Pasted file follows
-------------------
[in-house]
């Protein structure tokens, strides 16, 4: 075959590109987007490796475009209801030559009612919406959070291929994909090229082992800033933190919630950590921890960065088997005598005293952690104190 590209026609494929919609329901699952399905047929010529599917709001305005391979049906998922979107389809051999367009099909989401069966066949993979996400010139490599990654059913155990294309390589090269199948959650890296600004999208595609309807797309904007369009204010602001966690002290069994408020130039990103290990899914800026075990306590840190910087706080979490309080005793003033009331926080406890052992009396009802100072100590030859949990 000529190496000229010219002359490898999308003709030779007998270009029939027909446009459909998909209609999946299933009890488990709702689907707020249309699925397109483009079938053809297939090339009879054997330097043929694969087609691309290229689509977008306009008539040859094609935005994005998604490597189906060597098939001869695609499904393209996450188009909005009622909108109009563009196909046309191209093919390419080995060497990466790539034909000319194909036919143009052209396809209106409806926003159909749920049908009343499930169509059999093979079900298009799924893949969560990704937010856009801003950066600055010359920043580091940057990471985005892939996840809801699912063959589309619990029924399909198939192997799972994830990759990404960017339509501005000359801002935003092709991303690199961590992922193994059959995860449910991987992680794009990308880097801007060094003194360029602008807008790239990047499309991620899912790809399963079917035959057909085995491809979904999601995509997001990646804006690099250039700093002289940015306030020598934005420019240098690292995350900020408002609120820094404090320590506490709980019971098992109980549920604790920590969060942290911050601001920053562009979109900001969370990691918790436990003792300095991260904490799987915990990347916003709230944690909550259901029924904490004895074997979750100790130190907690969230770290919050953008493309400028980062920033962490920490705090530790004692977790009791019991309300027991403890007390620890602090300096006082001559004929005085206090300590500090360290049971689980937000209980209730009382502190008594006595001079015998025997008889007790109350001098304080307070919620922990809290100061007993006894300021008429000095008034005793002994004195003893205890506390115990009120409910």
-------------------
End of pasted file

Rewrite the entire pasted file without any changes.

[in-house]
């Protein structure tokens, strides 16, 4: 075959590109987007490796475009209801030559009612919406959070291929994909090229082992800033933190919630950590921890960065088997005598005293952690104190 590209026609494929919609329901699952399905047929010529599917709001305005391979049906998922979107389809051999367009099909989401069966066949993979996400010139490599990654059913155990294309390589090269199948959650890296600004999208595609309807797309904007369009204010602001966690002290069994408020130039990103290990899914800026075990306590840190910087706080979490309080005793003033009331926080406890052992009396009802100072100590030859949990 000529190496000229010219002359490898999308003709030779007998270009029939027909446009459909998909209609999946299933009890488990709702689907707020249309699925397109483009079938053809297939090339009879054997330097043929694969087609691309290229689509977008306009008539040859094609935005994005998604490597189906060597098939001869695609499904393209996450188009909005009622909108109009563009196909046309191209093919390419080995060497990466790539034909000319194909036919143009052209396809209106409806926003159909749920049908009343499930169509059999093979079900298009799924893949969560990704937010856009801003950066600055010359920043580091940057990471985005892939996840809801699912063959589309619990029924399909198939192997799972994830990759990404960017339509501005000359801002935003092709991303690199961590992922193994059959995860449910991987992680794009990308880097801007060094003194360029602008807008790239990047499309991620899912790809399963079917035959057909085995491809979904999601995509997001990646804006690099250039700093002289940015306030020598934005420019240098690292995350900020408002609120820094404090320590506490709980019971098992109980549920604790920590969060942290911050601001920053562009979109900001969370990691918790436990003792300095991260904490799987915990990347916003709230944690909550259901029924904490004895074997979750100790130190907690969230770290919050953008493309400028980062920033962490920490705090530790004692977790009791019991309300027991403890007390620890602090300096006082001559004929005085206090300590500090360290049971689980937000209980209730009382502190008594006595001079015998025997008889007790109350001098304080307070919620922990809290100061007993006894300021008429000095008034005793002994004195003893205890506390115990009120409910």